SickOfSickness likes this.
  3. ggingues

    ggingues $10 gift code at iHerb GAS343 of $40

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    What is "classified" as a lean red meat? I eat quit a bit of steak tips and chicken for lunch, with a veggie, now brocoli, (used to be carrots) since it is low carb.

    GG

    PS I read an article on Mercola recently where Vitamin D is discussed with pork (bacon), I believe the study is old and not sure how reliable.
  4. sandgroper

    sandgroper

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    3 pieces of scotch fillet this week.....Yum and good for me too...thanks Heaps
    I eat it coz i have trouble cooking and its quick and easy and does not produce
    cravings (unlike starchy things)
    heapsreal likes this.
  5. heapsreal

    heapsreal iherb 10% discount code OPA989,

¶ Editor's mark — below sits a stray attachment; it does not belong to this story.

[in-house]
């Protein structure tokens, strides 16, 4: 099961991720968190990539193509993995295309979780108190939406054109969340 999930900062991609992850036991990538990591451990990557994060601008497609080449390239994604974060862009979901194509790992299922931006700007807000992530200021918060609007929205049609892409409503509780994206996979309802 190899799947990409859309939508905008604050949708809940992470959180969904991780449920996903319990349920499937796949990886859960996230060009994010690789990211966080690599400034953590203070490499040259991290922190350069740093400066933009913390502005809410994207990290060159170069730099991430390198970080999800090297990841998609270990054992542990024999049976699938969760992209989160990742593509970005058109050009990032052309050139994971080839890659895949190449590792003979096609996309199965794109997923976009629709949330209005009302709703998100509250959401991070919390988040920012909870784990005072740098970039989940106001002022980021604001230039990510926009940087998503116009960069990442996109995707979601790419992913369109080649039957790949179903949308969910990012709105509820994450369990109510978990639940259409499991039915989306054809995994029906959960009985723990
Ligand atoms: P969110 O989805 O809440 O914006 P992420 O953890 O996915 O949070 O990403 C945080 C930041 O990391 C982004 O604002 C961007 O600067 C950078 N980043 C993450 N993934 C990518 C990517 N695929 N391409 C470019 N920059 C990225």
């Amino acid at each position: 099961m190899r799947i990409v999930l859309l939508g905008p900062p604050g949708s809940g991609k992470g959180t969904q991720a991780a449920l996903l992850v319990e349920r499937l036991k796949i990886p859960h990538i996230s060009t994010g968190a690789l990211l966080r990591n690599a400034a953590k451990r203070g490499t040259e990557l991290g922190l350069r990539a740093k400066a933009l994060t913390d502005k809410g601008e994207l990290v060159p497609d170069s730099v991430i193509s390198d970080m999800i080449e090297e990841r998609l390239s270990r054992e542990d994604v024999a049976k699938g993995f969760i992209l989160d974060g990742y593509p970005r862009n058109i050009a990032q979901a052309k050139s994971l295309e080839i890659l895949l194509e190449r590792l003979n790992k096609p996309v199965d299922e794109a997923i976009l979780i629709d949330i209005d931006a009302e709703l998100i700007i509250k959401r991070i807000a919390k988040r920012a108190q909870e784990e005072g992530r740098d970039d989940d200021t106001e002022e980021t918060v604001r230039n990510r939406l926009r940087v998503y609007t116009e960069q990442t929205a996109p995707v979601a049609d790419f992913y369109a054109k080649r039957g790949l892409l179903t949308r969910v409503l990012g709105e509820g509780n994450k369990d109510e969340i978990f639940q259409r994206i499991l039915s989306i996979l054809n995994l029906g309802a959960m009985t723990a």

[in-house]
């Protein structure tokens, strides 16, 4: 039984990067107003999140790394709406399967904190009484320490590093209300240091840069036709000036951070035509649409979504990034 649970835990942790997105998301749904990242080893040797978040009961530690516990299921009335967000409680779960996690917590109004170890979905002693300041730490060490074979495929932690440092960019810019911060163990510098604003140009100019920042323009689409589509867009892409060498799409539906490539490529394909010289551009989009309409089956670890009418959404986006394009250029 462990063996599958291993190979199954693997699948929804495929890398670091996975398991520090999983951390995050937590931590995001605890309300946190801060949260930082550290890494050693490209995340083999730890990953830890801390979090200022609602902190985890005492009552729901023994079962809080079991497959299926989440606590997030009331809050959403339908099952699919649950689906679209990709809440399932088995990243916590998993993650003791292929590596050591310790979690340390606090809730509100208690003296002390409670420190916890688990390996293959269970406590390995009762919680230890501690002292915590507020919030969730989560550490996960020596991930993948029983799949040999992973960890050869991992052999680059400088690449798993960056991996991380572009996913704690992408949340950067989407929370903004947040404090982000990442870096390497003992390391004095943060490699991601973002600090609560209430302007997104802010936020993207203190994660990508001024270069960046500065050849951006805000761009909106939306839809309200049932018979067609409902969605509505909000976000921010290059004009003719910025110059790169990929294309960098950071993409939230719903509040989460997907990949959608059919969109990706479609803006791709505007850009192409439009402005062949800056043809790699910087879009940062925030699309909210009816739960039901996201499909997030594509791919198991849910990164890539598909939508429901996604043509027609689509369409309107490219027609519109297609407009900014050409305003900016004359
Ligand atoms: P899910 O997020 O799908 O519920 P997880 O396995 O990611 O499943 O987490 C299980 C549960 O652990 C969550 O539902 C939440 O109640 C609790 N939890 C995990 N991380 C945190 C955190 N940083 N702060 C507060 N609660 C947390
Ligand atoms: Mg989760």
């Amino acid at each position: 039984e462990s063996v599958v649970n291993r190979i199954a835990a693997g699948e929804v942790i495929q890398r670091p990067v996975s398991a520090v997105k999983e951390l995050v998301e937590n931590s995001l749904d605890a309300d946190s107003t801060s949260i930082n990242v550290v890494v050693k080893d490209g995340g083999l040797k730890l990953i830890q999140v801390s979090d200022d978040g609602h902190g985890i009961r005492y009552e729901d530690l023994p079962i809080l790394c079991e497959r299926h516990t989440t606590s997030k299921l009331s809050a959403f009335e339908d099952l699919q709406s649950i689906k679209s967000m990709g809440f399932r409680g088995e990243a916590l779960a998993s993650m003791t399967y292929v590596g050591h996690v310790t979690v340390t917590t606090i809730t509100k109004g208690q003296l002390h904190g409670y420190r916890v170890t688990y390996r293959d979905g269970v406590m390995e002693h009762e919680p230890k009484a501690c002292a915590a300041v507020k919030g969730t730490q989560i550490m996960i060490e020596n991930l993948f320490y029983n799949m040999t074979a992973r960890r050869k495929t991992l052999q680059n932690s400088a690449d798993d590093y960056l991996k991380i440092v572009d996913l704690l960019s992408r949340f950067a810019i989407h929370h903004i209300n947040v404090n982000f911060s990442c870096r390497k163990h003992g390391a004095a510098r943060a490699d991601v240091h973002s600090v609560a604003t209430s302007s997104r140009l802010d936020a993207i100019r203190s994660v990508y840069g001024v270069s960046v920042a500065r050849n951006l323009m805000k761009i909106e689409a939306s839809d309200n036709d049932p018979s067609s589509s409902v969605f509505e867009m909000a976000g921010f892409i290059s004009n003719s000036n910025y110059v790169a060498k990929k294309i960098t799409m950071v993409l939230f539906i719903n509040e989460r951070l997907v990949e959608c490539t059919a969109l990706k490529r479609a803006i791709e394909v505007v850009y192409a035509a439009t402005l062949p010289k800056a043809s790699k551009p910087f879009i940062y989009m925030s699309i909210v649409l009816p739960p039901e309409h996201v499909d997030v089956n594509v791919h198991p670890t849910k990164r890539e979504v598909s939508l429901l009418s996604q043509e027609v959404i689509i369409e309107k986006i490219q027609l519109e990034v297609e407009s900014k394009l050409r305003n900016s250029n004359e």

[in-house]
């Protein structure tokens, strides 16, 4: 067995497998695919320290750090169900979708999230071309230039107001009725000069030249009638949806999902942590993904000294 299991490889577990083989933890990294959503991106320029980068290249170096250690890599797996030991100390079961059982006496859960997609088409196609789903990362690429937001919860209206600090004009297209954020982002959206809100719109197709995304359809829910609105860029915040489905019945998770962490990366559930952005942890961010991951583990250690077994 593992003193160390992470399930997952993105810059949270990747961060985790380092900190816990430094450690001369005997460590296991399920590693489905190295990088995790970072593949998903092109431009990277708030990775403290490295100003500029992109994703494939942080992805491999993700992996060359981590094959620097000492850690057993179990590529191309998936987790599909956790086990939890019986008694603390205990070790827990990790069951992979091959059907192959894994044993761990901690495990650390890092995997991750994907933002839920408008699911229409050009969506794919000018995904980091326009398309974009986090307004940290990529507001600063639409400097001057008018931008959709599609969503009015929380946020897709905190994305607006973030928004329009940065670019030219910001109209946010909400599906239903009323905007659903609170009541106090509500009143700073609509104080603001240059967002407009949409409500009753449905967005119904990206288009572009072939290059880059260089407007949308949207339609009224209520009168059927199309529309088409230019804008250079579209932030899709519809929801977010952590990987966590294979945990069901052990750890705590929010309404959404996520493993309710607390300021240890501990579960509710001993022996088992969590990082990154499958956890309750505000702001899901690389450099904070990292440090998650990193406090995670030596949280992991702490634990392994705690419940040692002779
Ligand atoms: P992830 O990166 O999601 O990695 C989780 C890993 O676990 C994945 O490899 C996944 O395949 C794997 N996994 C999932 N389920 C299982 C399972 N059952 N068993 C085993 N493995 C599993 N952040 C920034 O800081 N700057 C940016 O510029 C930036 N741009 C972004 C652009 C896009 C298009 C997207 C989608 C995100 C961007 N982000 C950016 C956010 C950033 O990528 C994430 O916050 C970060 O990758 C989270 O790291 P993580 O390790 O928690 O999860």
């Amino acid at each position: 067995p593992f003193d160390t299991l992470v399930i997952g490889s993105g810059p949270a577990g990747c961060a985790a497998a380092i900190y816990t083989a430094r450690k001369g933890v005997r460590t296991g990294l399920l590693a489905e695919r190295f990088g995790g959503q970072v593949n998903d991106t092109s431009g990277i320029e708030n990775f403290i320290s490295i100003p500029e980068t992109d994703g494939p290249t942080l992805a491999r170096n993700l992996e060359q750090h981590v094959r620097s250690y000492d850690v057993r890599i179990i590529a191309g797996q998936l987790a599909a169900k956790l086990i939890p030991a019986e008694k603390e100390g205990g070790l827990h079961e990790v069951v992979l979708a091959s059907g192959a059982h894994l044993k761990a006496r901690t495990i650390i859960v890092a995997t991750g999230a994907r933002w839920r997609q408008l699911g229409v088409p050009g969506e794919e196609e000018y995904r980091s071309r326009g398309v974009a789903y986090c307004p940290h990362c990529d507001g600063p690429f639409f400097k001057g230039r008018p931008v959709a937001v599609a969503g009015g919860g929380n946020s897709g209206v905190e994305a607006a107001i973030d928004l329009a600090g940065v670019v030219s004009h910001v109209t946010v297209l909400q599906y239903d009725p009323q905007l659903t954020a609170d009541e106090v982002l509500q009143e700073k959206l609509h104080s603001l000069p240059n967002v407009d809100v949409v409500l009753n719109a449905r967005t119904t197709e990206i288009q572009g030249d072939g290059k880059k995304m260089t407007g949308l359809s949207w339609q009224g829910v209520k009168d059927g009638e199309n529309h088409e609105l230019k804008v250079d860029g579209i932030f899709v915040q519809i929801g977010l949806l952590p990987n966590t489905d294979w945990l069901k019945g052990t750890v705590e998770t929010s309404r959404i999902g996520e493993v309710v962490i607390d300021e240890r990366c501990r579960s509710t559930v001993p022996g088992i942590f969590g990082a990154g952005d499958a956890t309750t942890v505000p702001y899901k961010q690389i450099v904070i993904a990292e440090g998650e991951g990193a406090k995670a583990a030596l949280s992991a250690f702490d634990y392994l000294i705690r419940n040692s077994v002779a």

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    i remember reading along time ago of the nutrients in meat, but i think that sometimes we are brain washed into thinking that we need fruit and veges for vitamins etc but meat is never really mentioned and meat is probably more nutrient dense then any other one particular food source. I also remember reading stuff on the anti atkins low carb diets saying that they are low in many vitamins etc i think they are trying to pull the wool over our eyes. I think alot of info or tales are repeated that much that they are just taken as gospel without actually looked into. Im not saying no fruit and veg but meat is a good source of nutrients and even contains omega 3 fats which one would think we only get from fish.